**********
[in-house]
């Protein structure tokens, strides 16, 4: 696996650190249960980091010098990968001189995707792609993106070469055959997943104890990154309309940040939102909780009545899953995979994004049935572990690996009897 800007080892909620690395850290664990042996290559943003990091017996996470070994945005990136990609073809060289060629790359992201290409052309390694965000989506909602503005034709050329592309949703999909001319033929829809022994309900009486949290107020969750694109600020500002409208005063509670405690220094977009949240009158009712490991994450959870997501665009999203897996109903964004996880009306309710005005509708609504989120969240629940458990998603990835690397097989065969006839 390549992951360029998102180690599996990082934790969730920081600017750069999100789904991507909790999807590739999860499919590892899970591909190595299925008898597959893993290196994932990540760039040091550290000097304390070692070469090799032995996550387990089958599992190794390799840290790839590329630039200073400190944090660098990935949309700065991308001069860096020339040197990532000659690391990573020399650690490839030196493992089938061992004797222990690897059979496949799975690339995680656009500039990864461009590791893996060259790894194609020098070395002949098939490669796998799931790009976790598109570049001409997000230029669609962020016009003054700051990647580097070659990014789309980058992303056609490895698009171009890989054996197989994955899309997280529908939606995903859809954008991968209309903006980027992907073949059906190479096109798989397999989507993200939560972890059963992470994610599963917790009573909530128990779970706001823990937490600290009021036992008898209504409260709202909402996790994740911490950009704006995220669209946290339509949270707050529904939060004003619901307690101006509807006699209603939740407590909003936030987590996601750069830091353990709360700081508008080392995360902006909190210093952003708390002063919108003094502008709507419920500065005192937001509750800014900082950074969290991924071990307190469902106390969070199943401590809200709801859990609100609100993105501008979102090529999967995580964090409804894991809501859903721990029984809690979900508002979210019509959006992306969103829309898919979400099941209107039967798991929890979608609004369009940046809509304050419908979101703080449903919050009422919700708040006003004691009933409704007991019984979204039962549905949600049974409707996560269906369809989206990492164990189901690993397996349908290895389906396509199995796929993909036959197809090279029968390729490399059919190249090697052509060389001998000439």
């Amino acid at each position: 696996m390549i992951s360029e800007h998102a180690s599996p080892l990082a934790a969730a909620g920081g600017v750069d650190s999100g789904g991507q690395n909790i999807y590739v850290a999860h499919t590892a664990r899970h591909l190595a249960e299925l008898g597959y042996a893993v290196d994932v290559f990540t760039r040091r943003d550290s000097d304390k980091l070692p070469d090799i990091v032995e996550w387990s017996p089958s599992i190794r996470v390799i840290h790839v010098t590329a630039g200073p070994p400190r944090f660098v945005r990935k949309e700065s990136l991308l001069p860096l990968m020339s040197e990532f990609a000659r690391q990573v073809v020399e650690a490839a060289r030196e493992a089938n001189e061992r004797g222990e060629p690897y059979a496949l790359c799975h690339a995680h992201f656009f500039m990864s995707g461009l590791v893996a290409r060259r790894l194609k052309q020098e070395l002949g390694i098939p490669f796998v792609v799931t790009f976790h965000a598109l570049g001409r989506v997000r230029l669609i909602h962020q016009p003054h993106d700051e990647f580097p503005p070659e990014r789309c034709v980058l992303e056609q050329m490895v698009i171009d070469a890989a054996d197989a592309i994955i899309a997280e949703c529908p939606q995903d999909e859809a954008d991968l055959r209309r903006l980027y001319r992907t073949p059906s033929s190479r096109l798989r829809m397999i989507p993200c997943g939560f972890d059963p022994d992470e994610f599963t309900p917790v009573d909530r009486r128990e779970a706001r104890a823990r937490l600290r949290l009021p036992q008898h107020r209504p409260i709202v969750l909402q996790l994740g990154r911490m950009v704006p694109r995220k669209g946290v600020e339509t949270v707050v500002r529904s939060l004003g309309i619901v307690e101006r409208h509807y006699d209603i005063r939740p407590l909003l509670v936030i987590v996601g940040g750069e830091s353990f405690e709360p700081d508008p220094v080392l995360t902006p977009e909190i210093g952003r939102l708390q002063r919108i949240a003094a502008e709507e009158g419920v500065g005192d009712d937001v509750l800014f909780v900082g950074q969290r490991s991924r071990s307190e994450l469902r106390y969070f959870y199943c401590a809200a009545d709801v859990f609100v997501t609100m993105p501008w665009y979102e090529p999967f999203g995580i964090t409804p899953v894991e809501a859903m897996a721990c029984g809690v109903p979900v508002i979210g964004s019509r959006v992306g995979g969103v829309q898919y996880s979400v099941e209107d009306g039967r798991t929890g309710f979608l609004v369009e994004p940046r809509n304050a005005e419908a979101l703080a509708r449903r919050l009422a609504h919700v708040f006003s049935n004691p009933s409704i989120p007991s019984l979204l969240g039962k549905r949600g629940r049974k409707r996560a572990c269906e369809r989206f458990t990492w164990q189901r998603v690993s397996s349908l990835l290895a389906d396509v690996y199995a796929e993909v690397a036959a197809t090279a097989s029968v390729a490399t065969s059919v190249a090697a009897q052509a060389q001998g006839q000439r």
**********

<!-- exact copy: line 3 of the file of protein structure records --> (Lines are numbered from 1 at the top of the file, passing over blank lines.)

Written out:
């Amino acid at each position: 696996m390549i992951s360029e800007h998102a180690s599996p080892l990082a934790a969730a909620g920081g600017v750069d650190s999100g789904g991507q690395n909790i999807y590739v850290a999860h499919t590892a664990r899970h591909l190595a249960e299925l008898g597959y042996a893993v290196d994932v290559f990540t760039r040091r943003d550290s000097d304390k980091l070692p070469d090799i990091v032995e996550w387990s017996p089958s599992i190794r996470v390799i840290h790839v010098t590329a630039g200073p070994p400190r944090f660098v945005r990935k949309e700065s990136l991308l001069p860096l990968m020339s040197e990532f990609a000659r690391q990573v073809v020399e650690a490839a060289r030196e493992a089938n001189e061992r004797g222990e060629p690897y059979a496949l790359c799975h690339a995680h992201f656009f500039m990864s995707g461009l590791v893996a290409r060259r790894l194609k052309q020098e070395l002949g390694i098939p490669f796998v792609v799931t790009f976790h965000a598109l570049g001409r989506v997000r230029l669609i909602h962020q016009p003054h993106d700051e990647f580097p503005p070659e990014r789309c034709v980058l992303e056609q050329m490895v698009i171009d070469a890989a054996d197989a592309i994955i899309a997280e949703c529908p939606q995903d999909e859809a954008d991968l055959r209309r903006l980027y001319r992907t073949p059906s033929s190479r096109l798989r829809m397999i989507p993200c997943g939560f972890d059963p022994d992470e994610f599963t309900p917790v009573d909530r009486r128990e779970a706001r104890a823990r937490l600290r949290l009021p036992q008898h107020r209504p409260i709202v969750l909402q996790l994740g990154r911490m950009v704006p694109r995220k669209g946290v600020e339509t949270v707050v500002r529904s939060l004003g309309i619901v307690e101006r409208h509807y006699d209603i005063r939740p407590l909003l509670v936030i987590v996601g940040g750069e830091s353990f405690e709360p700081d508008p220094v080392l995360t902006p977009e909190i210093g952003r939102l708390q002063r919108i949240a003094a502008e709507e009158g419920v500065g005192d009712d937001v509750l800014f909780v900082g950074q969290r490991s991924r071990s307190e994450l469902r106390y969070f959870y199943c401590a809200a009545d709801v859990f609100v997501t609100m993105p501008w665009y979102e090529p999967f999203g995580i964090t409804p899953v894991e809501a859903m897996a721990c029984g809690v109903p979900v508002i979210g964004s019509r959006v992306g995979g969103v829309q898919y996880s979400v099941e209107d009306g039967r798991t929890g309710f979608l609004v369009e994004p940046r809509n304050a005005e419908a979101l703080a509708r449903r919050l009422a609504h919700v708040f006003s049935n004691p009933s409704i989120p007991s019984l979204l969240g039962k549905r949600g629940r049974k409707r996560a572990c269906e369809r989206f458990t990492w164990q189901r998603v690993s397996s349908l990835l290895a389906d396509v690996y199995a796929e993909v690397a036959a197809t090279a097989s029968v390729a490399t065969s059919v190249a090697a009897q052509a060389q001998g006839q000439r």